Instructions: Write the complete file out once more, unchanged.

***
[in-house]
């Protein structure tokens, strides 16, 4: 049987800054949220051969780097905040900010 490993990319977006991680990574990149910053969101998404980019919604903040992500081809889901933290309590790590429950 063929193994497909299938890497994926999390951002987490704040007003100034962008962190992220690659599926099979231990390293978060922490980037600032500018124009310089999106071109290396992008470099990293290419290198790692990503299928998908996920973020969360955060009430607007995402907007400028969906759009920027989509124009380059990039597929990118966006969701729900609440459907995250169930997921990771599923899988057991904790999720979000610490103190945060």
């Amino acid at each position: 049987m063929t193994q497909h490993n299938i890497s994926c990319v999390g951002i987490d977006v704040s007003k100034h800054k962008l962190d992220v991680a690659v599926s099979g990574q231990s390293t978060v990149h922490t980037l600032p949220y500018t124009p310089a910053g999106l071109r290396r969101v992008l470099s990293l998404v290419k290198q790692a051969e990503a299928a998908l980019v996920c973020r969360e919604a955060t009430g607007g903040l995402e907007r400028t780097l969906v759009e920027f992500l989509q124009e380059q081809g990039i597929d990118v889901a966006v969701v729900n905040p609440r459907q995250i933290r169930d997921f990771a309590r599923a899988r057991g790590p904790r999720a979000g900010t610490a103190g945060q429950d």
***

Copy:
[in-house]
């Protein structure tokens, strides 16, 4: 049987800054949220051969780097905040900010 490993990319977006991680990574990149910053969101998404980019919604903040992500081809889901933290309590790590429950 063929193994497909299938890497994926999390951002987490704040007003100034962008962190992220690659599926099979231990390293978060922490980037600032500018124009310089999106071109290396992008470099990293290419290198790692990503299928998908996920973020969360955060009430607007995402907007400028969906759009920027989509124009380059990039597929990118966006969701729900609440459907995250169930997921990771599923899988057991904790999720979000610490103190945060």
């Amino acid at each position: 049987m063929t193994q497909h490993n299938i890497s994926c990319v999390g951002i987490d977006v704040s007003k100034h800054k962008l962190d992220v991680a690659v599926s099979g990574q231990s390293t978060v990149h922490t980037l600032p949220y500018t124009p310089a910053g999106l071109r290396r969101v992008l470099s990293l998404v290419k290198q790692a051969e990503a299928a998908l980019v996920c973020r969360e919604a955060t009430g607007g903040l995402e907007r400028t780097l969906v759009e920027f992500l989509q124009e380059q081809g990039i597929d990118v889901a966006v969701v729900n905040p609440r459907q995250i933290r169930d997921f990771a309590r599923a899988r057991g790590p904790r999720a979000g900010t610490a103190g945060q429950d």